Tuesday, August 11, 2009

Buyer's Remorse

     I want to like these products. But I don't. Well, for the most part, I don't. Let's just say I won't be adding them to my cart again any time soon. Let's begin from the left with the Juice Beauty SPF 30 Mineral Sheer Moisturizer.
     Pros: Readily available, works well to protect skin from the sun, easily recyclable in a glass bottle. Cons: It's expensive at about $29, works too well to grease up my skin,  and it's not nice on my face under makeup. I use it off-label, so to speak, saving it for my neck, chest and arms. I confess I used this last summer, as well and I'm only about three quarters of the way down into the glass bottle. Sephora now sells it in a tube instead, so that is an improvement. This is a product which scored relatively well on the Environmental Working Group's 2009 Sunscreen Guide, so it is better than many on the market. If your skin can handle the oil slick and you don't intend to put makeup over the sunscreen, it's OK I suppose. Meh.
     Next on my list of things I wish hadn't bought is Caudalie's Creme Contour. Sounds delicious, doesn't it? It comes in beautiful packaging, boxed, foiled and shiny. It's French and fancy. I love French and fancy. This stuff is OK. I thought it would be economical to spend over $50 on this product because it is packed chock-full with anti-aging ingredients, and it is formulated for eyes and lips: double duty. I want so badly to love it. But I don't. My sensitive skin gets little tiny pimples when I use it by my lips. Perhaps I should apply with a swab; maybe it's my fingers (doubt it, though because you know I wash my hands every five minutes and before I touch my face). My disappointment stems from its outrageous price more than anything. You'd better believe I will use it on my eyes till it's gone, but I don't plan to buy it again. I feel moisturized, but unprotected from Father Time.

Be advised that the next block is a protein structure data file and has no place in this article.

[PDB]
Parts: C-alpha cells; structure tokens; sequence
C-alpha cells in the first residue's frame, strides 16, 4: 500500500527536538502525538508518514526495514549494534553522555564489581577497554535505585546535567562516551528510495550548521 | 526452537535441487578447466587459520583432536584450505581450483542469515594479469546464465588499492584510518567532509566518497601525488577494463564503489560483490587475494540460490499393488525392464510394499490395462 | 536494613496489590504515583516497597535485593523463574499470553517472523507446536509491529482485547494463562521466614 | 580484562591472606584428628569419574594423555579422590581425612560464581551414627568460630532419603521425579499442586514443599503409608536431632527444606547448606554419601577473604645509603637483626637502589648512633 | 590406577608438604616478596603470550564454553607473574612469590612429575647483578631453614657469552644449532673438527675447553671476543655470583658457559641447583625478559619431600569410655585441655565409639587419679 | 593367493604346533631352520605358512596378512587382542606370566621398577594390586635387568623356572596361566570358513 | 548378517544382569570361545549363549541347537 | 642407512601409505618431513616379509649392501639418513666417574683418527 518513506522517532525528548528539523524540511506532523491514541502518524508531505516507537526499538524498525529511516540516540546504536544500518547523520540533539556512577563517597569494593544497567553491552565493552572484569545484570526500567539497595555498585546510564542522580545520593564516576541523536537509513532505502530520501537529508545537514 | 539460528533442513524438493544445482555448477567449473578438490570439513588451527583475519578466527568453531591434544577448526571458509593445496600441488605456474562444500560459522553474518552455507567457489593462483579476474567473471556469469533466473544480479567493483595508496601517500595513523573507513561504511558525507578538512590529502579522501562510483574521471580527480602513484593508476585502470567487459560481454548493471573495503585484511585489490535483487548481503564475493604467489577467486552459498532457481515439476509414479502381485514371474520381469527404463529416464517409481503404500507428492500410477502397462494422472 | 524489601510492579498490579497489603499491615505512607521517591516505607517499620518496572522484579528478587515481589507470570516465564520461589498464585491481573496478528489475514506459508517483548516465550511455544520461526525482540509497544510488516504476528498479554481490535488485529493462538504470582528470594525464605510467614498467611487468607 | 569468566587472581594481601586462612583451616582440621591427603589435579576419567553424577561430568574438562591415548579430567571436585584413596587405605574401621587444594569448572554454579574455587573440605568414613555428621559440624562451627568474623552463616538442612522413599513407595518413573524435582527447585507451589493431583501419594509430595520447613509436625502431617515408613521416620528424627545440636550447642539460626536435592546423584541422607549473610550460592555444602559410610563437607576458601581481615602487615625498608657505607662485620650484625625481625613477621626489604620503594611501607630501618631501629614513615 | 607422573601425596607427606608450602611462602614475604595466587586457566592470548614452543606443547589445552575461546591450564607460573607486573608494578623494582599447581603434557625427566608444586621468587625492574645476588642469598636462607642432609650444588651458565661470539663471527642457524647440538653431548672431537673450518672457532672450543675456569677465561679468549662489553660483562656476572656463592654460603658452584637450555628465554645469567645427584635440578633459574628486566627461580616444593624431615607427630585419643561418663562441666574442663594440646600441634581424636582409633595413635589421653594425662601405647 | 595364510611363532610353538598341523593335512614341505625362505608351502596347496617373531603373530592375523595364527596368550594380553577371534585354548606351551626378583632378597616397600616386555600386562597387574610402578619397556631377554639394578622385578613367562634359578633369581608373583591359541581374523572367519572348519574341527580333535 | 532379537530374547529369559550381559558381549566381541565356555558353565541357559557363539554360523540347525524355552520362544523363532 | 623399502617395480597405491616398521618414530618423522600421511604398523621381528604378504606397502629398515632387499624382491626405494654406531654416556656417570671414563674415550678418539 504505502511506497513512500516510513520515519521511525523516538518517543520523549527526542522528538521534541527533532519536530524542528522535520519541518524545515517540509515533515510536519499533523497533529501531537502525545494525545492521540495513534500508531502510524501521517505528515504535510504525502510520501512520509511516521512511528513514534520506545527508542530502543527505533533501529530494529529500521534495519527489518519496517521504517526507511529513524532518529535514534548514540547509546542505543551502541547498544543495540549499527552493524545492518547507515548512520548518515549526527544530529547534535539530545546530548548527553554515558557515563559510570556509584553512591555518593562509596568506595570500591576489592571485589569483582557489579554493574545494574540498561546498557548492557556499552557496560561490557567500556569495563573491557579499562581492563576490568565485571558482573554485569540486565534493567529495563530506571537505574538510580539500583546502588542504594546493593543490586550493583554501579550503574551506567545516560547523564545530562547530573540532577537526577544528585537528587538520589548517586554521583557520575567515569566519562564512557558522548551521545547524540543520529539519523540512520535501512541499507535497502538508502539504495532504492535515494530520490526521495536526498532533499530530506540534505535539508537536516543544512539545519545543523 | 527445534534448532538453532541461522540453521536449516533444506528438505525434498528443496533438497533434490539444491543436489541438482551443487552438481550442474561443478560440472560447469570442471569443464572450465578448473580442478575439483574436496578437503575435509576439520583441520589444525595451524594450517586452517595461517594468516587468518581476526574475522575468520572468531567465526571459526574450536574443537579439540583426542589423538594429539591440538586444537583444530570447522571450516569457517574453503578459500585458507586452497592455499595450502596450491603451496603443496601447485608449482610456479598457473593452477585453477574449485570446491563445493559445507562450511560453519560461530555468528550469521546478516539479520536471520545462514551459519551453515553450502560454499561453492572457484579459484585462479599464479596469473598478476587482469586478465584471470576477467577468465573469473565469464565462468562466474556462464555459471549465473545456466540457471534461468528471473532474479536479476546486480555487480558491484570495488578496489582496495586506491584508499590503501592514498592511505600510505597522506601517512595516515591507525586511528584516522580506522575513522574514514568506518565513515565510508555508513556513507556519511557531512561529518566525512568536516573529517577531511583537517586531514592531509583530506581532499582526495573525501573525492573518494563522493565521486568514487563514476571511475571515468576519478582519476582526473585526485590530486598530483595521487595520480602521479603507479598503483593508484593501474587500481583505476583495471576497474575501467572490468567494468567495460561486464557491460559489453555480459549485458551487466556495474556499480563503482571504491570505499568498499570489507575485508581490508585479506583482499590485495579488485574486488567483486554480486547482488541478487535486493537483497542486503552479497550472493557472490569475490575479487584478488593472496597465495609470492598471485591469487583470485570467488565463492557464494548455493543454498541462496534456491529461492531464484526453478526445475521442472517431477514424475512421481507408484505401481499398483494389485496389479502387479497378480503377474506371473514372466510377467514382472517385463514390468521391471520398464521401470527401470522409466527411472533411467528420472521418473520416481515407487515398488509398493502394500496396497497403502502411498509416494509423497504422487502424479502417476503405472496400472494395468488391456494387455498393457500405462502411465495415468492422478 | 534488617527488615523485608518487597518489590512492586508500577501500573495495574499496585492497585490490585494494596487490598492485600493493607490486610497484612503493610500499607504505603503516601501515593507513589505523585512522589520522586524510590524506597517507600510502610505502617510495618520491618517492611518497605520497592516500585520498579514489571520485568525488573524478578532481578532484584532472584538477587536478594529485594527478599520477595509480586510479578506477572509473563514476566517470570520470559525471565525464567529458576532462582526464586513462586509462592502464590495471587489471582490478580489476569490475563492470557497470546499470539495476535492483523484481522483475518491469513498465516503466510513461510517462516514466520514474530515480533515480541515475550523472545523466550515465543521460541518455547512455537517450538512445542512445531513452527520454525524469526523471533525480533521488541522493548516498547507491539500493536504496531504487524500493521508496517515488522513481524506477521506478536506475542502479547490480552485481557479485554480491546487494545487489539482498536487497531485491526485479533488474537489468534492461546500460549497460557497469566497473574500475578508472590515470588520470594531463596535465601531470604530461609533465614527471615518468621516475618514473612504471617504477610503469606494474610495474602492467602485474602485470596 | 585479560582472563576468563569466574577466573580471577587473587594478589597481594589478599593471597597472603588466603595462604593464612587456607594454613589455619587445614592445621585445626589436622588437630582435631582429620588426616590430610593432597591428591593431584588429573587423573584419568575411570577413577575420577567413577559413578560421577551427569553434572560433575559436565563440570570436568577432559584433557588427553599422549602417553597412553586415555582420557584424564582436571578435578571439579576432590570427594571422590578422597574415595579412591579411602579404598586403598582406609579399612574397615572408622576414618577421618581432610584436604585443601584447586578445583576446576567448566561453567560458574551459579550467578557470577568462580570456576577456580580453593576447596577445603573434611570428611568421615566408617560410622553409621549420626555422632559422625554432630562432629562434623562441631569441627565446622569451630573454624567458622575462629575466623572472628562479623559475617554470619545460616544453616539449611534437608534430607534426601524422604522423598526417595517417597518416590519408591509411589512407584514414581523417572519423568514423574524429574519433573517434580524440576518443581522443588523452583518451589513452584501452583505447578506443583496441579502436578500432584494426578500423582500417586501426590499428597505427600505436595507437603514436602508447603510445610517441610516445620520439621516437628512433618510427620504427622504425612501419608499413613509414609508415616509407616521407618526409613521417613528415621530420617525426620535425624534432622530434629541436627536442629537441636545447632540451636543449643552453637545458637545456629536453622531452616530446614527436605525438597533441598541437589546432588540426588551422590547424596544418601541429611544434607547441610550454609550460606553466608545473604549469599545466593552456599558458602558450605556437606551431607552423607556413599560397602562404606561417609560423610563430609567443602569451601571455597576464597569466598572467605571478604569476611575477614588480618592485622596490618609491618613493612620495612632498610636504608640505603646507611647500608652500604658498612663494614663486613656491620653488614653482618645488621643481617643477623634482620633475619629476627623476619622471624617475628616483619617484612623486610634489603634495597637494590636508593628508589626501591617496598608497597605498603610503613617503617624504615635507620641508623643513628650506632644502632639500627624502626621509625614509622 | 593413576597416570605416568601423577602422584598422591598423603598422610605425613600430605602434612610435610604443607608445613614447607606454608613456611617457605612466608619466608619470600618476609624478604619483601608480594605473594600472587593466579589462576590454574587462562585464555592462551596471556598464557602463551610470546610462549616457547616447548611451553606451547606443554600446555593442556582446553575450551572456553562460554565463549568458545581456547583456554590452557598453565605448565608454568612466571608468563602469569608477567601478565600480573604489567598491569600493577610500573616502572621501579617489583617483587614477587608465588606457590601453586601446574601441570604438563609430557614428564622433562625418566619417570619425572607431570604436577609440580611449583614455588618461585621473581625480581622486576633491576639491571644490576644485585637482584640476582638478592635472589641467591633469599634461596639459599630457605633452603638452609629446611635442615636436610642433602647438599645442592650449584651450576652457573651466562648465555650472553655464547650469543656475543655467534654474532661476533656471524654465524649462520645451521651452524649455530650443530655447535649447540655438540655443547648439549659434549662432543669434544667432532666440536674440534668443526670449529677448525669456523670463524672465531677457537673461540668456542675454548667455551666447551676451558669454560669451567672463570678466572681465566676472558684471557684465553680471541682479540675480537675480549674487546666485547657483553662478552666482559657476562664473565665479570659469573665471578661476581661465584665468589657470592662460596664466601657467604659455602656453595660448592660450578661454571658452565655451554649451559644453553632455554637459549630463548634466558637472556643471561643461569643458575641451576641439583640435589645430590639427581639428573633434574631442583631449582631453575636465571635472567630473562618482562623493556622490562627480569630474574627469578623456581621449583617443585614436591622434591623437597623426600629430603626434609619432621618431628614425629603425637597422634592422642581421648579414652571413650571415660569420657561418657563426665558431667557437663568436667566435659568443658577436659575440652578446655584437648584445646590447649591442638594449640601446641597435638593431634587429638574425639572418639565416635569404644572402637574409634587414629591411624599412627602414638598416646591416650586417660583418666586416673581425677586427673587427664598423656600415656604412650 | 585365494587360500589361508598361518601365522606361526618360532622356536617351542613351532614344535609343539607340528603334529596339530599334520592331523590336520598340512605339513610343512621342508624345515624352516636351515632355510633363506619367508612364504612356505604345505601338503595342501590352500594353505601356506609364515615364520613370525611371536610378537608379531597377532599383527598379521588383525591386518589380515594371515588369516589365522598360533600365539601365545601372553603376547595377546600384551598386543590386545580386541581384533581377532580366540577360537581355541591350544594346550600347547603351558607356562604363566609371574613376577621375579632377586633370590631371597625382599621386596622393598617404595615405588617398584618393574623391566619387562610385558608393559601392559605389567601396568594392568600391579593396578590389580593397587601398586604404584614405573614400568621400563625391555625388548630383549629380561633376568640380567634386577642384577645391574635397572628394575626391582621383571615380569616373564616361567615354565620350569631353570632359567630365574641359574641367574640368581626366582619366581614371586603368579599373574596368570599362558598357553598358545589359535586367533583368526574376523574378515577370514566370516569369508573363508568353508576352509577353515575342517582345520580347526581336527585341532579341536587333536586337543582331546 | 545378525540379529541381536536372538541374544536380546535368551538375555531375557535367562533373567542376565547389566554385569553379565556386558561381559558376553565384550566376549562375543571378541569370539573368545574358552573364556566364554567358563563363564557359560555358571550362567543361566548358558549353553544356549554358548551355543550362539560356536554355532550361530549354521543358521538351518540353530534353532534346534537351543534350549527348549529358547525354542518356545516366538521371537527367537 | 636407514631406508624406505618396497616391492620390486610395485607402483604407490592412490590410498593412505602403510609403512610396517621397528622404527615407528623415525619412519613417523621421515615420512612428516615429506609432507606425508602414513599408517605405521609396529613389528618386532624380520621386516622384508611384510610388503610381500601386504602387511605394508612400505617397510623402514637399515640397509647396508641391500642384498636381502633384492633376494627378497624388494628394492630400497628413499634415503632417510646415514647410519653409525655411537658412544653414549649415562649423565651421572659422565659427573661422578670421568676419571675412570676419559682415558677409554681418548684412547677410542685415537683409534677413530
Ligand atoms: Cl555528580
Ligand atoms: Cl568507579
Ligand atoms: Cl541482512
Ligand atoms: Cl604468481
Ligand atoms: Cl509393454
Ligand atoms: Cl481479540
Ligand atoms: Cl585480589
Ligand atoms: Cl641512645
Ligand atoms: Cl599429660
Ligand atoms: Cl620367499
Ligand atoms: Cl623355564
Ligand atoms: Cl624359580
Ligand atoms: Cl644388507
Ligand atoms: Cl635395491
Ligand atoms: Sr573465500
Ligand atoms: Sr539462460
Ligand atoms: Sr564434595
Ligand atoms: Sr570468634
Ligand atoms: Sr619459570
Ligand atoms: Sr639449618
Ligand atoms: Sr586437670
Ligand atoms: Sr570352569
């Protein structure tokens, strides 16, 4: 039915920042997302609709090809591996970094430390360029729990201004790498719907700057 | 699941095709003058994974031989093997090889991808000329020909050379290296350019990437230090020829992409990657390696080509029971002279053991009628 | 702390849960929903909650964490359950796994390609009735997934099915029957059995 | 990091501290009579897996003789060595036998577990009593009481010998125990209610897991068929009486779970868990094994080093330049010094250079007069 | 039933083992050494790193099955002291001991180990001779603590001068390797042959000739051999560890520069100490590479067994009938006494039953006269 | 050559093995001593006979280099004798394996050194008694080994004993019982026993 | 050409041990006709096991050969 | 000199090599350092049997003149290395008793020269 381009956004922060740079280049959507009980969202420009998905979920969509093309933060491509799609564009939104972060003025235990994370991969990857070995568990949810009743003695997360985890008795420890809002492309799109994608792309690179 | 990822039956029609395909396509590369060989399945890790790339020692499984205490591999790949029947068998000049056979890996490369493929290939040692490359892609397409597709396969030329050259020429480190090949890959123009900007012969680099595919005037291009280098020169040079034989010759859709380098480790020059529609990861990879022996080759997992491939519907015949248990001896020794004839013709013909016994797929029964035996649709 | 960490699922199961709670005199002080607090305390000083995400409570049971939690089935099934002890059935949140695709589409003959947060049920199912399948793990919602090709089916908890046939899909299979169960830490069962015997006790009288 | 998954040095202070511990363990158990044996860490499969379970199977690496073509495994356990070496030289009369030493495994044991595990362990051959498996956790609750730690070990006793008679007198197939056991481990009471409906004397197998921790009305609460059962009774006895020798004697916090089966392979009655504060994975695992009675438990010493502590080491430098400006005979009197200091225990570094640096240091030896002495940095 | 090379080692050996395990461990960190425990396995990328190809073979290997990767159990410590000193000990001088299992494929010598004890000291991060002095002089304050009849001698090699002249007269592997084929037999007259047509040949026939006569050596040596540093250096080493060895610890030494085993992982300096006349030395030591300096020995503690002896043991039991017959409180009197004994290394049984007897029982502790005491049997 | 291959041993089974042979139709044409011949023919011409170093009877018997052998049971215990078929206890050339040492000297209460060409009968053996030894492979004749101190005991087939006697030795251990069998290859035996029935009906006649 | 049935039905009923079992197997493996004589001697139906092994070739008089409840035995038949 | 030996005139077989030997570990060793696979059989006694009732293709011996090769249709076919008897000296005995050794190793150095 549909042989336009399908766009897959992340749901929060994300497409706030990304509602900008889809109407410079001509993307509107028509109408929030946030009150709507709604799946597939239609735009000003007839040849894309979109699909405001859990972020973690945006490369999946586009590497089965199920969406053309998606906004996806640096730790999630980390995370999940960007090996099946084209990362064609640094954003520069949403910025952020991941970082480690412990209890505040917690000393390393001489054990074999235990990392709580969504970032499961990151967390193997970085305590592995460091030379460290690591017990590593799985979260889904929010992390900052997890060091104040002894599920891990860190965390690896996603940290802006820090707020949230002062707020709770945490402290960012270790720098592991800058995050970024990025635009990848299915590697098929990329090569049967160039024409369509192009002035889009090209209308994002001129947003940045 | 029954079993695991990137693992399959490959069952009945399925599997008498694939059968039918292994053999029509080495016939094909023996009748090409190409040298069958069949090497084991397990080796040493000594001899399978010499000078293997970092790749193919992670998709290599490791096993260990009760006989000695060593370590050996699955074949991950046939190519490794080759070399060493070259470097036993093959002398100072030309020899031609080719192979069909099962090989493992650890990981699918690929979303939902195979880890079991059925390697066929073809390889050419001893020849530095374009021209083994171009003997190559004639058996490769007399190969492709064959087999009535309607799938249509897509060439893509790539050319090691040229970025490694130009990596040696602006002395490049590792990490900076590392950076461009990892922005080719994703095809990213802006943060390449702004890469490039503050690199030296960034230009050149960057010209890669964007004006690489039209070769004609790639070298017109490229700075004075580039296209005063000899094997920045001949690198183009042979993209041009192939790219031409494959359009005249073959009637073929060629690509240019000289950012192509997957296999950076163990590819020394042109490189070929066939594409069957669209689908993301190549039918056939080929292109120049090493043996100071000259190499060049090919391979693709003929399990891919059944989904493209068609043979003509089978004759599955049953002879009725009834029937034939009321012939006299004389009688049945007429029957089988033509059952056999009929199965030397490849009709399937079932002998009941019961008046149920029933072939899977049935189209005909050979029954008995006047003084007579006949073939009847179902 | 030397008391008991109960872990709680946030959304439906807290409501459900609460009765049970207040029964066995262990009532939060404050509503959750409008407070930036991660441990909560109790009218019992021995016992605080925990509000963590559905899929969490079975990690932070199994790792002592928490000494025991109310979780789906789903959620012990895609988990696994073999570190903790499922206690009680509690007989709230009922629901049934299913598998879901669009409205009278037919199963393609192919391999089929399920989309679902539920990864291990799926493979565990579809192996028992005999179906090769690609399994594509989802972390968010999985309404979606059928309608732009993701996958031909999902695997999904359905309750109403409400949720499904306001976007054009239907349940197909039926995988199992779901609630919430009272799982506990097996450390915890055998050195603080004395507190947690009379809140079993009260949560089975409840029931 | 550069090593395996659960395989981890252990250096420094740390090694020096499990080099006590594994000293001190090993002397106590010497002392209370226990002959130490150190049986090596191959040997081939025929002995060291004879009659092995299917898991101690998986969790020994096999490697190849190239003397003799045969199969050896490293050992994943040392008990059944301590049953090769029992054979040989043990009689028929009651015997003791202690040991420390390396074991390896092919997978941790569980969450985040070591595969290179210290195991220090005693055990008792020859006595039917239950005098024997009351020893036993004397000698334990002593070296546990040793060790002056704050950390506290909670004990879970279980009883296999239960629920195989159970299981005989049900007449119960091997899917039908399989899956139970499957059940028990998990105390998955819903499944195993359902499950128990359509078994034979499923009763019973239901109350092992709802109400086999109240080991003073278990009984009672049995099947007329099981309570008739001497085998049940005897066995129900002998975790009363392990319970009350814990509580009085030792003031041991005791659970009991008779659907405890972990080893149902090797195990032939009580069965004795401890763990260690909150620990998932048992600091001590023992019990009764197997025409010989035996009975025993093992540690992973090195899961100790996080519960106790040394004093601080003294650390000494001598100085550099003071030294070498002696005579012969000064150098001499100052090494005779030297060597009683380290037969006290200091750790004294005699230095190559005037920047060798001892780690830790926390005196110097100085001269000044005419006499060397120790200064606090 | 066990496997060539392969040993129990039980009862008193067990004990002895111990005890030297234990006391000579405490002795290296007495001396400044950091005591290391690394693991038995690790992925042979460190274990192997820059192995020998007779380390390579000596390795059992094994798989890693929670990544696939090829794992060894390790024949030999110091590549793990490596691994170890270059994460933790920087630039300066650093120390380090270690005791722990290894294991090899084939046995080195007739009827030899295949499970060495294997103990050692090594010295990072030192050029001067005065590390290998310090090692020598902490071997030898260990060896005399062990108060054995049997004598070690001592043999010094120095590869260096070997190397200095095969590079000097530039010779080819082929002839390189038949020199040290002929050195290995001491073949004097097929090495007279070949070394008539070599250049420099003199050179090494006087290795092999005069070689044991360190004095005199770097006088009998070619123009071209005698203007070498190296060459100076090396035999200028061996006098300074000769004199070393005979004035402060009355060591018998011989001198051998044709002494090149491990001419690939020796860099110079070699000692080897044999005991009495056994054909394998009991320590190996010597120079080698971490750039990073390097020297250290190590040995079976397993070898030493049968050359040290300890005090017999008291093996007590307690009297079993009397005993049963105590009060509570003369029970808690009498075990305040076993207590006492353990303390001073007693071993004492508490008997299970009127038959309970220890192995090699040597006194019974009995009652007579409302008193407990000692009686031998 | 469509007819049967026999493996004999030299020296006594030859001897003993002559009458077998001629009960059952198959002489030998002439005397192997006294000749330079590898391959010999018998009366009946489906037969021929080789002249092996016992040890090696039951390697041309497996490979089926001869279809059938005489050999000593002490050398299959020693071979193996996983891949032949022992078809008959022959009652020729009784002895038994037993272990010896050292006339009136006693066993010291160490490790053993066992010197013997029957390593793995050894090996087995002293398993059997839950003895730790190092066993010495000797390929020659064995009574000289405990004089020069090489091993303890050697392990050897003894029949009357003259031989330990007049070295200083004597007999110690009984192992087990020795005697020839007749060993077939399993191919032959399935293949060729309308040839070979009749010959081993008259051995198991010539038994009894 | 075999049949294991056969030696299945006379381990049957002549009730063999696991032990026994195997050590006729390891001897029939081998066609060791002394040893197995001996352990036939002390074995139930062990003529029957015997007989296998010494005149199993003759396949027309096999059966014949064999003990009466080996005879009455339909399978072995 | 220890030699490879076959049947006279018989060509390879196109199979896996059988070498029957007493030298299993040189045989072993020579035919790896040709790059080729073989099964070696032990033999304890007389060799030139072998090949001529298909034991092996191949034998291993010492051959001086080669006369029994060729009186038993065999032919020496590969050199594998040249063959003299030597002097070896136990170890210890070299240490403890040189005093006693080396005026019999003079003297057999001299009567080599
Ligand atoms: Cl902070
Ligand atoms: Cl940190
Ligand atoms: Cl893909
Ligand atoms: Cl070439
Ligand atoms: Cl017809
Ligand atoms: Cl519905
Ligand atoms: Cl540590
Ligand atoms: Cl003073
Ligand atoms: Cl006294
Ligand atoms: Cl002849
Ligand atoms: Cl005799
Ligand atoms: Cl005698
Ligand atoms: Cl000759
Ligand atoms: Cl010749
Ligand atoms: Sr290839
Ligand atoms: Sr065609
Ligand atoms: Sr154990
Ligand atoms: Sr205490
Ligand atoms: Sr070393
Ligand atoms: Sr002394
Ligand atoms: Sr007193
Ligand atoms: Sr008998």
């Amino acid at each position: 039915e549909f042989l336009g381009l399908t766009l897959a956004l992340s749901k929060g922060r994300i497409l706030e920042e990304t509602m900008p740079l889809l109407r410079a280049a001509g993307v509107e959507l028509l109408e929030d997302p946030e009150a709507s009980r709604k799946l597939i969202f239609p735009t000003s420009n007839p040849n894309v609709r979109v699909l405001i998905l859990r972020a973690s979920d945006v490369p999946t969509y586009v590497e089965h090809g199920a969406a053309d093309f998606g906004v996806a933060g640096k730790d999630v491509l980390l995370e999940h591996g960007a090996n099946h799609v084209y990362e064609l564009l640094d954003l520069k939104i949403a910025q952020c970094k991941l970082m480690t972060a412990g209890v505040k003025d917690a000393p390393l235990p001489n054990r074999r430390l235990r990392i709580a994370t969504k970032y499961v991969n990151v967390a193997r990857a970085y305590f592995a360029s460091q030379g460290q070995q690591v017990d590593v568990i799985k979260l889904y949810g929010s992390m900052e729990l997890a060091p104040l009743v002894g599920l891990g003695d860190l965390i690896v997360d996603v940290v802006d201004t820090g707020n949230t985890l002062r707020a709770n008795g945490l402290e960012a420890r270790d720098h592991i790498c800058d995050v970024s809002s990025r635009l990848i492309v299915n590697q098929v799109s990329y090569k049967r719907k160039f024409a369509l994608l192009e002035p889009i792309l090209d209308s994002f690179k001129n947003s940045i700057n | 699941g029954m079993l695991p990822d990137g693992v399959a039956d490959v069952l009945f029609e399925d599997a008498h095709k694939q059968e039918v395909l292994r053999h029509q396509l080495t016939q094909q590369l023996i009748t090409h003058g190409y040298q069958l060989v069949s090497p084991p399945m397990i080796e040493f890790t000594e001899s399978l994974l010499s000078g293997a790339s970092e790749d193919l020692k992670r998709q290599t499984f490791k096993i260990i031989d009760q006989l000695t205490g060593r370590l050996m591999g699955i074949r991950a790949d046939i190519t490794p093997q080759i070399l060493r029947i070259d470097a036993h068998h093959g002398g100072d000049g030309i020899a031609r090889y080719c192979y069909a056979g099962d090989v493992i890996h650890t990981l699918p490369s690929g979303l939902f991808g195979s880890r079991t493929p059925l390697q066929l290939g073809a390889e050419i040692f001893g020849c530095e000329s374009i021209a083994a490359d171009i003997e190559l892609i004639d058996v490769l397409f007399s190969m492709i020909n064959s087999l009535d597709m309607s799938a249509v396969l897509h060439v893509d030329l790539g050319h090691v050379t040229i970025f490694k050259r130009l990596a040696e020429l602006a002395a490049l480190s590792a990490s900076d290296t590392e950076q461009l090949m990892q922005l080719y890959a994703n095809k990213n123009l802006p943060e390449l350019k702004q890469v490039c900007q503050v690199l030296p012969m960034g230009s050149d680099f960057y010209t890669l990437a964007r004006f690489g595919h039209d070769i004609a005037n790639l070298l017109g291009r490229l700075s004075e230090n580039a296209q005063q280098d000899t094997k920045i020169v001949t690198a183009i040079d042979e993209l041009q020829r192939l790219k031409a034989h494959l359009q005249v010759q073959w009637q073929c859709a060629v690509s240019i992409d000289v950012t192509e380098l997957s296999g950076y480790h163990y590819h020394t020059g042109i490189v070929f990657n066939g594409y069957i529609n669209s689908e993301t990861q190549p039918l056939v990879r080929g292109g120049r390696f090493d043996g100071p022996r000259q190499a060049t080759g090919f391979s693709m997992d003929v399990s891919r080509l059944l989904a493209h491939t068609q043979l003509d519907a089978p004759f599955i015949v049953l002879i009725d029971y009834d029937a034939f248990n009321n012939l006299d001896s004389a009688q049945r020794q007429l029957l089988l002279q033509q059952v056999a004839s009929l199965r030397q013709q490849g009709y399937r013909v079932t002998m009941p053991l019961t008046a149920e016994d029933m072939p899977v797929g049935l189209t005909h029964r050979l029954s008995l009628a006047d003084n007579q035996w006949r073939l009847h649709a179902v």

Cost brings me to the Alba Botanica Mango Moisturizing Conditioner. Although I don't often shop at Walmart, I found myself there after a friend told me our local store had been revamped. She said they had cleaned it up, reorganized and made shopping there a much more pleasurable experience. I stopped by and was excited to see a "natural beauty" section. I found the Alba conditioner, and thought it might make a less expensive alternative to my favorite John Masters Organics Honey and Hibiscus conditioner. At about $8.50, the Alba stood to save me about $20 over my preferred product.
     Alba gets some decent marks from the Environmental Working Group, but this conditioner clocks in with a rating of "5," which is right in the middle of the road. Better than a lot of products, but not as good as many. It seems as though the vague ingredient, "fragrance" is what concerns the EWG. See, "fragrance" is considered proprietary and therefore doesn't have to be broken down into its constituent parts. That means the delightful scent in question could contain gross stuff like formaldehyde fixatives and other gross stuff that can be toxic to our immune systems and inflammatory to allergy sufferers. 
     In my experience, manufacturers who merely list "fragrance" as an ingredient are probably using something yucky. When cosmetics companies use natural essential oils to fragrance their products, they are very proud to say so. And the cost of such products is going to be higher because essential oils are expensive. I like the smell of this Alba conditioner, but my foray into natural cosmetics began because I was constantly battling irritation, inflammation and headaches. Until Alba Botanica begins disclosing what's in their "fragrances," I'm not buying it again - even though this is a decent conditioner. In fact, I hopped over to the Beautoium (see sidebar above) to get the aforementioned John Masters